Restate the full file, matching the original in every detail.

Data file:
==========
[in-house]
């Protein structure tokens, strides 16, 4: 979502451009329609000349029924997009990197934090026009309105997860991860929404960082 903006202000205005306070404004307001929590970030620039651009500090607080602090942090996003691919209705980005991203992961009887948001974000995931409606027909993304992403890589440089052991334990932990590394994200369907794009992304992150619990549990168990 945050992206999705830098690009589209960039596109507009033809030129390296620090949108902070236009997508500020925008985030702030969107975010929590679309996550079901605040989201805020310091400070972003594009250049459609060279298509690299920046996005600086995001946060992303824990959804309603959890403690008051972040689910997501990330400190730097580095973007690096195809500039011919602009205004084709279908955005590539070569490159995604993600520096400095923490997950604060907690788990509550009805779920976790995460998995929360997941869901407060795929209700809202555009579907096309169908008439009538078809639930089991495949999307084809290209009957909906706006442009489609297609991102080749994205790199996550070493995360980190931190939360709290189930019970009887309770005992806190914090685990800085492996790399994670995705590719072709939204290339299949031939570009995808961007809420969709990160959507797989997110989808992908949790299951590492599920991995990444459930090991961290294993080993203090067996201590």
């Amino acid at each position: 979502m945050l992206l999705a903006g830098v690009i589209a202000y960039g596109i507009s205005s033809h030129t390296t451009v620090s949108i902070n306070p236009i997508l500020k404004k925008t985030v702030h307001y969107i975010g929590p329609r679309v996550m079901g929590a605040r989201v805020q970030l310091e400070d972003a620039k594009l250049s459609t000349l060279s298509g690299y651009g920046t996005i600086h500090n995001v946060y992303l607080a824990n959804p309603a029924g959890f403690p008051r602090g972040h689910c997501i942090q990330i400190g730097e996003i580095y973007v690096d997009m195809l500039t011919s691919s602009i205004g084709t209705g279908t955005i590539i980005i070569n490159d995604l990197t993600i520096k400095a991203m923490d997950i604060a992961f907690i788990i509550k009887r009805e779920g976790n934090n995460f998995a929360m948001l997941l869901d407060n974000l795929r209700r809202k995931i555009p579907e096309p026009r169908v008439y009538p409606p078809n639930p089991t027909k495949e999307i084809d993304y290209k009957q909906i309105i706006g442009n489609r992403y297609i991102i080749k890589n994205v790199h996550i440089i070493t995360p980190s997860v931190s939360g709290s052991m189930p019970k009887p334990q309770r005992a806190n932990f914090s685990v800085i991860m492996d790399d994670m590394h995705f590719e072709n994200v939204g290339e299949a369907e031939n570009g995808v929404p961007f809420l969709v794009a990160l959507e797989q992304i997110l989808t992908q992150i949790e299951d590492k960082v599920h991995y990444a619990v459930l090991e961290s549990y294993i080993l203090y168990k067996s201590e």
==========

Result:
[in-house]
């Protein structure tokens, strides 16, 4: 979502451009329609000349029924997009990197934090026009309105997860991860929404960082 903006202000205005306070404004307001929590970030620039651009500090607080602090942090996003691919209705980005991203992961009887948001974000995931409606027909993304992403890589440089052991334990932990590394994200369907794009992304992150619990549990168990 945050992206999705830098690009589209960039596109507009033809030129390296620090949108902070236009997508500020925008985030702030969107975010929590679309996550079901605040989201805020310091400070972003594009250049459609060279298509690299920046996005600086995001946060992303824990959804309603959890403690008051972040689910997501990330400190730097580095973007690096195809500039011919602009205004084709279908955005590539070569490159995604993600520096400095923490997950604060907690788990509550009805779920976790995460998995929360997941869901407060795929209700809202555009579907096309169908008439009538078809639930089991495949999307084809290209009957909906706006442009489609297609991102080749994205790199996550070493995360980190931190939360709290189930019970009887309770005992806190914090685990800085492996790399994670995705590719072709939204290339299949031939570009995808961007809420969709990160959507797989997110989808992908949790299951590492599920991995990444459930090991961290294993080993203090067996201590």
């Amino acid at each position: 979502m945050l992206l999705a903006g830098v690009i589209a202000y960039g596109i507009s205005s033809h030129t390296t451009v620090s949108i902070n306070p236009i997508l500020k404004k925008t985030v702030h307001y969107i975010g929590p329609r679309v996550m079901g929590a605040r989201v805020q970030l310091e400070d972003a620039k594009l250049s459609t000349l060279s298509g690299y651009g920046t996005i600086h500090n995001v946060y992303l607080a824990n959804p309603a029924g959890f403690p008051r602090g972040h689910c997501i942090q990330i400190g730097e996003i580095y973007v690096d997009m195809l500039t011919s691919s602009i205004g084709t209705g279908t955005i590539i980005i070569n490159d995604l990197t993600i520096k400095a991203m923490d997950i604060a992961f907690i788990i509550k009887r009805e779920g976790n934090n995460f998995a929360m948001l997941l869901d407060n974000l795929r209700r809202k995931i555009p579907e096309p026009r169908v008439y009538p409606p078809n639930p089991t027909k495949e999307i084809d993304y290209k009957q909906i309105i706006g442009n489609r992403y297609i991102i080749k890589n994205v790199h996550i440089i070493t995360p980190s997860v931190s939360g709290s052991m189930p019970k009887p334990q309770r005992a806190n932990f914090s685990v800085i991860m492996d790399d994670m590394h995705f590719e072709n994200v939204g290339e299949a369907e031939n570009g995808v929404p961007f809420l969709v794009a990160l959507e797989q992304i997110l989808t992908q992150i949790e299951d590492k960082v599920h991995y990444a619990v459930l090991e961290s549990y294993i080993l203090y168990k067996s201590e």